To many, vendors selling everything from original artwork to photographs to knickknacks are an integral part of Manhattan's parks.
"The point of a public park is what you see here, all these vendors and the public," said street artist Kenneth Bondor.
Yet the Parks Department is proposing new regulations to make some of the most crowded spots in the city less dense by limiting the number of vendors there."Certain parts of parks have become very overcrowded and people trying to walk to or through the park have to walk through a gauntlet of vendors who don't have permits, aren't required to have permits, but just set up pretty much willy-nilly, wherever they like," said Parks Commissioner Adrian Benepe.
The Parks Department is proposing limiting the number of so-called "expressive matter" vendors in popular spots like the High Line, Union Square Park and Battery Park.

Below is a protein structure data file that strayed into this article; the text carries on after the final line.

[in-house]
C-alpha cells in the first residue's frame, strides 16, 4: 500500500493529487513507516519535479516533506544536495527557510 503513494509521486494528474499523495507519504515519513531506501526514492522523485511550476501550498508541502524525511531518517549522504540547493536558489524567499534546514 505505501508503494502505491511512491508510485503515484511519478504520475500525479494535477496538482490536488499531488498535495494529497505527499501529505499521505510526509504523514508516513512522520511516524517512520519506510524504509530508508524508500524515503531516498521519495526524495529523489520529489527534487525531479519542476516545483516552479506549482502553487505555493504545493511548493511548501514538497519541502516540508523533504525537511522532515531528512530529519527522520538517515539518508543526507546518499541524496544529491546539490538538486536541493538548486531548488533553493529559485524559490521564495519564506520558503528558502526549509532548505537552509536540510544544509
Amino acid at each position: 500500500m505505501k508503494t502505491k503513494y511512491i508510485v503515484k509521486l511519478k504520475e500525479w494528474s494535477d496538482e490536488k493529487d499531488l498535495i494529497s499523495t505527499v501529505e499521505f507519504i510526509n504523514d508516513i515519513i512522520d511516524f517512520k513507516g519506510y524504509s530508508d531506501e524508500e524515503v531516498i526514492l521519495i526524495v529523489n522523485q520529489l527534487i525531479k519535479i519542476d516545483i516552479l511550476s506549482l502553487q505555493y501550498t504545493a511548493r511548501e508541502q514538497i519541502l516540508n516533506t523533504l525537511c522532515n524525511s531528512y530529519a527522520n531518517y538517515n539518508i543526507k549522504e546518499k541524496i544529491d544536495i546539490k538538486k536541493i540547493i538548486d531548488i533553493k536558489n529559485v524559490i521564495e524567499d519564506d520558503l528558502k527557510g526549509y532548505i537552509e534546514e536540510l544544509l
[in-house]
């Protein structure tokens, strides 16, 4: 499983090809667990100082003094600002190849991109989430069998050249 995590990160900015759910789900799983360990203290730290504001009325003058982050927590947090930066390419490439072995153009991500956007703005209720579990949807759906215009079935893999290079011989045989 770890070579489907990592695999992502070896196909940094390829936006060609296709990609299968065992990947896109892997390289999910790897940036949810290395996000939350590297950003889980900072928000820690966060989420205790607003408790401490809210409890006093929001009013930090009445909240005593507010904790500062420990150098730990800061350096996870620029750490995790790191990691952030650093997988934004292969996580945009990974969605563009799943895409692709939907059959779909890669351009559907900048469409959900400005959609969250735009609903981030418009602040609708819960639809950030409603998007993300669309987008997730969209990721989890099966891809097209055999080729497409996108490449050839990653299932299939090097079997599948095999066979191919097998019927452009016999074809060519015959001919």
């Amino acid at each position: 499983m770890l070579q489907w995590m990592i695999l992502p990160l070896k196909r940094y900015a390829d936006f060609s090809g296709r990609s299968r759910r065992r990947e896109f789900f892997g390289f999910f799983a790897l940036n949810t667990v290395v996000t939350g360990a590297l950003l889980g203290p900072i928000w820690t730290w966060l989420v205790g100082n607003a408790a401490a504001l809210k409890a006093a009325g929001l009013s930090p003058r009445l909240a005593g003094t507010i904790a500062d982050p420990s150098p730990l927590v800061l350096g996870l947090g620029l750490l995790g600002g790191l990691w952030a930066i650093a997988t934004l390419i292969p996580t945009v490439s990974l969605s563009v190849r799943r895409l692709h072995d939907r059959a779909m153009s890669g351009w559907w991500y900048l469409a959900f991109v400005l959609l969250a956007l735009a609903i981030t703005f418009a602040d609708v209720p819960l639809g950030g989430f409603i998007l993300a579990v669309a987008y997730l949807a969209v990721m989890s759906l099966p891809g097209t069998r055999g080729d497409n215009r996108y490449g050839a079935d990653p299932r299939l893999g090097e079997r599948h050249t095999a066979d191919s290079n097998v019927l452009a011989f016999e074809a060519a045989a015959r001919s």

Robert Lederman, one of the affected vendors, had harsh words for Mayor Michael Bloomberg and Benepe.
"They pose as the greatest patrons of the arts, constantly talking about public art and public parks. In reality, their full-time job is to privatize all the parks, to put corporate art in the parks and to eliminate artists’ freedom of expression," said Lederman.
Parks Department officials said they have been examining the overcrowding issue for years. Benepe said even if restrictions are imposed in some areas, there will still be 28,000 acres of park land where the vendors can set up shop.“In fact, it was at the urging of Lederman that we created these rules in the first place," said Benepe. "He said, 'Why don’t you use the street vending regulations and just modify them to use in parks instead of just coming up with some kind of new permitting system?' So that’s what we did.”
Over the phone Lederman said, "The notion they did this to satisfy me is truly a comical one." Context of Mr. Benepe and Mr. Lederman's comments.